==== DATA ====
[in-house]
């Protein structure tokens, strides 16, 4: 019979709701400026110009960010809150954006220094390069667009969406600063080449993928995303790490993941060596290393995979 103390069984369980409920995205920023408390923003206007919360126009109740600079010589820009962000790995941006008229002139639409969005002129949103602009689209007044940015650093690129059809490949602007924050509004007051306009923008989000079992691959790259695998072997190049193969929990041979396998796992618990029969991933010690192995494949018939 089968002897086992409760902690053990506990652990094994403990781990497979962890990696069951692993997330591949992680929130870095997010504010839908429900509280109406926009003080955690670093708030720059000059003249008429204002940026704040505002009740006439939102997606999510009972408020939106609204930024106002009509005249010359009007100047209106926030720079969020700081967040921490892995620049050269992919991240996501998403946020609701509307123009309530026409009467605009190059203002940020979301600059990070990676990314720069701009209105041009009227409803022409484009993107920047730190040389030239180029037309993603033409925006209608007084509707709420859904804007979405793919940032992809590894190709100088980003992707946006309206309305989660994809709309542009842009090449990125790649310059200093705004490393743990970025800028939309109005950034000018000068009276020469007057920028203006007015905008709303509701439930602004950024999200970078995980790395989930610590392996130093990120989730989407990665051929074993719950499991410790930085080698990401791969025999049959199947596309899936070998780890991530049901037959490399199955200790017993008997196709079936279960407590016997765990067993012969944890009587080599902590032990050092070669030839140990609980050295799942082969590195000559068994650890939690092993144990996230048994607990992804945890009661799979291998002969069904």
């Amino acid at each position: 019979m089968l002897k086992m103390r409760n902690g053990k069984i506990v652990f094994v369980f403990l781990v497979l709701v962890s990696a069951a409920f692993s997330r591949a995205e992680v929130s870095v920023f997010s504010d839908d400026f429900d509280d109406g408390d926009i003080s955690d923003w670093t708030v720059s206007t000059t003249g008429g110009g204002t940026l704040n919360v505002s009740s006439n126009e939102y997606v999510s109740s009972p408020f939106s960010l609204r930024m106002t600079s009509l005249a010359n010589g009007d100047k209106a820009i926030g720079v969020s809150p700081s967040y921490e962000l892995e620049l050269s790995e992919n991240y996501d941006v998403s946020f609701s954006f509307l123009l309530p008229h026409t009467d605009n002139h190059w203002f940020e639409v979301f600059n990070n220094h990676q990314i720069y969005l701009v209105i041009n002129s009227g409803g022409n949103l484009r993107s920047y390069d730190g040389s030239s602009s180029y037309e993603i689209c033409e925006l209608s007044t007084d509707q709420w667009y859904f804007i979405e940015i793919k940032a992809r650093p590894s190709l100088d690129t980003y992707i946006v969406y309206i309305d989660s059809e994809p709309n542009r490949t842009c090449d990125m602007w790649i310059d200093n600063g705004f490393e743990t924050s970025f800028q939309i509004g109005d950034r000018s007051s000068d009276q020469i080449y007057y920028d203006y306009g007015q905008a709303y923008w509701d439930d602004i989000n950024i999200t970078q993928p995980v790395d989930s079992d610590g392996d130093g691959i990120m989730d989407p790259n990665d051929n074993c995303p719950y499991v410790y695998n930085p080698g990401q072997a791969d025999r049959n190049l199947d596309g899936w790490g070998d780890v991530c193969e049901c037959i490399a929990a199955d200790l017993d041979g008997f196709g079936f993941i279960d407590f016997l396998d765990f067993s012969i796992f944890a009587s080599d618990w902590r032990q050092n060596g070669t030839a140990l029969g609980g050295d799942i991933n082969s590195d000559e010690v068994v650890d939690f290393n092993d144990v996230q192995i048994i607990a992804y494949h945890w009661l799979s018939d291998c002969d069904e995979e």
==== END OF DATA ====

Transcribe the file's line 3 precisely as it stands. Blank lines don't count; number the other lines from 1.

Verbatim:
């Amino acid at each position: 019979m089968l002897k086992m103390r409760n902690g053990k069984i506990v652990f094994v369980f403990l781990v497979l709701v962890s990696a069951a409920f692993s997330r591949a995205e992680v929130s870095v920023f997010s504010d839908d400026f429900d509280d109406g408390d926009i003080s955690d923003w670093t708030v720059s206007t000059t003249g008429g110009g204002t940026l704040n919360v505002s009740s006439n126009e939102y997606v999510s109740s009972p408020f939106s960010l609204r930024m106002t600079s009509l005249a010359n010589g009007d100047k209106a820009i926030g720079v969020s809150p700081s967040y921490e962000l892995e620049l050269s790995e992919n991240y996501d941006v998403s946020f609701s954006f509307l123009l309530p008229h026409t009467d605009n002139h190059w203002f940020e639409v979301f600059n990070n220094h990676q990314i720069y969005l701009v209105i041009n002129s009227g409803g022409n949103l484009r993107s920047y390069d730190g040389s030239s602009s180029y037309e993603i689209c033409e925006l209608s007044t007084d509707q709420w667009y859904f804007i979405e940015i793919k940032a992809r650093p590894s190709l100088d690129t980003y992707i946006v969406y309206i309305d989660s059809e994809p709309n542009r490949t842009c090449d990125m602007w790649i310059d200093n600063g705004f490393e743990t924050s970025f800028q939309i509004g109005d950034r000018s007051s000068d009276q020469i080449y007057y920028d203006y306009g007015q905008a709303y923008w509701d439930d602004i989000n950024i999200t970078q993928p995980v790395d989930s079992d610590g392996d130093g691959i990120m989730d989407p790259n990665d051929n074993c995303p719950y499991v410790y695998n930085p080698g990401q072997a791969d025999r049959n190049l199947d596309g899936w790490g070998d780890v991530c193969e049901c037959i490399a929990a199955d200790l017993d041979g008997f196709g079936f993941i279960d407590f016997l396998d765990f067993s012969i796992f944890a009587s080599d618990w902590r032990q050092n060596g070669t030839a140990l029969g609980g050295d799942i991933n082969s590195d000559e010690v068994v650890d939690f290393n092993d144990v996230q192995i048994i607990a992804y494949h945890w009661l799979s018939d291998c002969d069904e995979e």